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Policy and Governance Implications for Transition to NTFP-Based Bioeconomy in Kashmir Himalayas

1
Faculty of Forestry, Sher-e-Kashmir University of Agricultural Sciences and Technology of Kashmir, Srinagar 191201, India
2
Commission on Ecosystem Management (CEM), International Union for the Conservation of Nature (IUCN), 1196 Gland, Switzerland
3
Forest Service, Southern Research Station (USDA), Blacksburg, VA 24060, USA
4
World Resources Institute (WRI), New Delhi 10016, India
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Critical Zone Research Group, CSIR National Environmental Engineering Research Institute (NEERI), Nagpur 440020, India
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Research Group Sylvanus, Institute for Technology Assessment and Systems Analysis (ITAS), Karlsruhe Institute of Technology (KIT), 76344 Karlsruhe, Germany
7
Institute of Forest Sciences, Albert Ludwig University of Freiburg, 79085 Freiburg, Germany
*
Authors to whom correspondence should be addressed.
Academic Editors: Zuzana Dobsinska and Ivana Zivojinovic
Sustainability 2021, 13(21), 11811; https://doi.org/10.3390/su132111811
Received: 31 August 2021 / Revised: 21 October 2021 / Accepted: 22 October 2021 / Published: 26 October 2021
(This article belongs to the Special Issue Forest Policy and Management Practices for the 21st Century)
Forests of Jammu and Kashmir (J&K) have a rich diversity of valuable non-timber forest products (NTFP) that local communities extract for their sustenance and income. The region is home to over 60% of species recognized for novel bio-medicinal properties in the Indian Himalayas. There is significant national and international demand for these species, providing income and employment for more than 60% of the population of J&K. Despite this, NTFP are not adequately recognized for their contributions to rural livelihoods and the regional economy due to the lack of appropriate policy and governance mechanisms. In this study, we embrace a bioresource vision to examine challenges and opportunities for transition to a sustainable bioeconomy in J&K. Selected NTFP were considered for valuation to showcase their bioeconomy potential using two approaches. First, we used the ‘market price method’ to estimate the contribution of NTFP to the local economy. Second, the ‘maximum willingness to pay method’ was used to project the bioeconomy potential of NTFP in the region. The analysis reveals that local communities’ revenues could increase by as much as 18 times their current price with appropriate actions to include NTFP. However, to realize this potential, policies and governance frameworks based on increased access and benefit sharing with inclusive institutional models would support the transition of the local economy into a bioeconomy. Fostering public–community partnership by improving the local participation of producers and processors in NTFP value chains for overcoming the existing governance barriers is needed. View Full-Text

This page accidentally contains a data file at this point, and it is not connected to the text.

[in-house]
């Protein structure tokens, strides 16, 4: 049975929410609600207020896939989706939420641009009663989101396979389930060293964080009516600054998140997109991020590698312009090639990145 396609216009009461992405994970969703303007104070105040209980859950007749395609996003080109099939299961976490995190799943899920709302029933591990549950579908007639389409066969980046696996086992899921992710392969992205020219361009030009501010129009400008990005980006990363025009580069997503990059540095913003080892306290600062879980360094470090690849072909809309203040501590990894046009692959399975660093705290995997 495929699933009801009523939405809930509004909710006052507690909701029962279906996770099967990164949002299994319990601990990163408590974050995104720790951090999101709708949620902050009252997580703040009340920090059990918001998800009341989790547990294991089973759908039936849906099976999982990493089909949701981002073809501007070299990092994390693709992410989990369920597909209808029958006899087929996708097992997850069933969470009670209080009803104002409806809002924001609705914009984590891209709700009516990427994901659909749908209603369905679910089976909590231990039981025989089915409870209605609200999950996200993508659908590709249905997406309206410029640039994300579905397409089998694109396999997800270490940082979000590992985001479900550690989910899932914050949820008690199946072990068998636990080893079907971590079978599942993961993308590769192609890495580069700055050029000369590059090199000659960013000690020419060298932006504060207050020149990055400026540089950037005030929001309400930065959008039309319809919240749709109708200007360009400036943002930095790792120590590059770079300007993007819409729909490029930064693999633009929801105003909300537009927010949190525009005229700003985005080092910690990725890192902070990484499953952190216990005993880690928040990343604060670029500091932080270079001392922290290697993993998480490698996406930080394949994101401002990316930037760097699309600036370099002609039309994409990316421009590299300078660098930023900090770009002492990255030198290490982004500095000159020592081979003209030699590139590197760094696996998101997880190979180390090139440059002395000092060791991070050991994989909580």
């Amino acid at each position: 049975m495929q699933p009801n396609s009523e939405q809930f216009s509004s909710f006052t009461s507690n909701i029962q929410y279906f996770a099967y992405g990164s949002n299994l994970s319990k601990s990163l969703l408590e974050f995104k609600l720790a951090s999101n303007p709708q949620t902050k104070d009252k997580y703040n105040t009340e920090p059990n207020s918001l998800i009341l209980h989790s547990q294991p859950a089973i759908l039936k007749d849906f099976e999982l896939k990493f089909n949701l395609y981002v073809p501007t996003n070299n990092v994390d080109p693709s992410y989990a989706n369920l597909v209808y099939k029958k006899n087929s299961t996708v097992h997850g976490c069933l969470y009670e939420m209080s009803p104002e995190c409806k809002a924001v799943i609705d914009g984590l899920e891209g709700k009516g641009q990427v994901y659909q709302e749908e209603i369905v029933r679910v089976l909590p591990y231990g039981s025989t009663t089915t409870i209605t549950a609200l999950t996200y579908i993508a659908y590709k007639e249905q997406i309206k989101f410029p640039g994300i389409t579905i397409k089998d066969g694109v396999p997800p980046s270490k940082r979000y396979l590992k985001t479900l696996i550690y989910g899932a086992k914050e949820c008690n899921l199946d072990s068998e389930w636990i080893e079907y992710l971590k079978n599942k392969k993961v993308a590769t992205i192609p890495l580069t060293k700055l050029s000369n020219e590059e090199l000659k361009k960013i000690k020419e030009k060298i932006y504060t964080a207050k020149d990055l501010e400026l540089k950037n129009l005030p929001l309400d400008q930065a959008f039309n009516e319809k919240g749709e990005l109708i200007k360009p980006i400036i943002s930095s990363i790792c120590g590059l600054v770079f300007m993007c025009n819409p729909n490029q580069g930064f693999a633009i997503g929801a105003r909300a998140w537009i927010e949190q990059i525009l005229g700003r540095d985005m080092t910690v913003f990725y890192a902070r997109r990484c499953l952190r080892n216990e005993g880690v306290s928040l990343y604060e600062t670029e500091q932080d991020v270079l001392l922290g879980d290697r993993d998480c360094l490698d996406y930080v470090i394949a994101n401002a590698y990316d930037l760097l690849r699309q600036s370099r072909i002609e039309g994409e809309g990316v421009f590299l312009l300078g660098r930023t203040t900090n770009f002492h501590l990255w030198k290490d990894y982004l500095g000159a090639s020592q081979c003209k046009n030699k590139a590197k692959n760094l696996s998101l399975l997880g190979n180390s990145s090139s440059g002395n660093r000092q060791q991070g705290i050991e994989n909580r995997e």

Keywords: NTFP diversification; bioeconomy; participatory forestry; livelihoods; inclusive governance framework NTFP diversification; bioeconomy; participatory forestry; livelihoods; inclusive governance framework
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MDPI and ACS Style

Peerzada, I.A.; Chamberlain, J.; Reddy, M.; Dhyani, S.; Saha, S. Policy and Governance Implications for Transition to NTFP-Based Bioeconomy in Kashmir Himalayas. Sustainability 2021, 13, 11811. https://doi.org/10.3390/su132111811

AMA Style

Peerzada IA, Chamberlain J, Reddy M, Dhyani S, Saha S. Policy and Governance Implications for Transition to NTFP-Based Bioeconomy in Kashmir Himalayas. Sustainability. 2021; 13(21):11811. https://doi.org/10.3390/su132111811

Chicago/Turabian Style

Peerzada, Ishtiyak A., James Chamberlain, Mohan Reddy, Shalini Dhyani, and Somidh Saha. 2021. "Policy and Governance Implications for Transition to NTFP-Based Bioeconomy in Kashmir Himalayas" Sustainability 13, no. 21: 11811. https://doi.org/10.3390/su132111811

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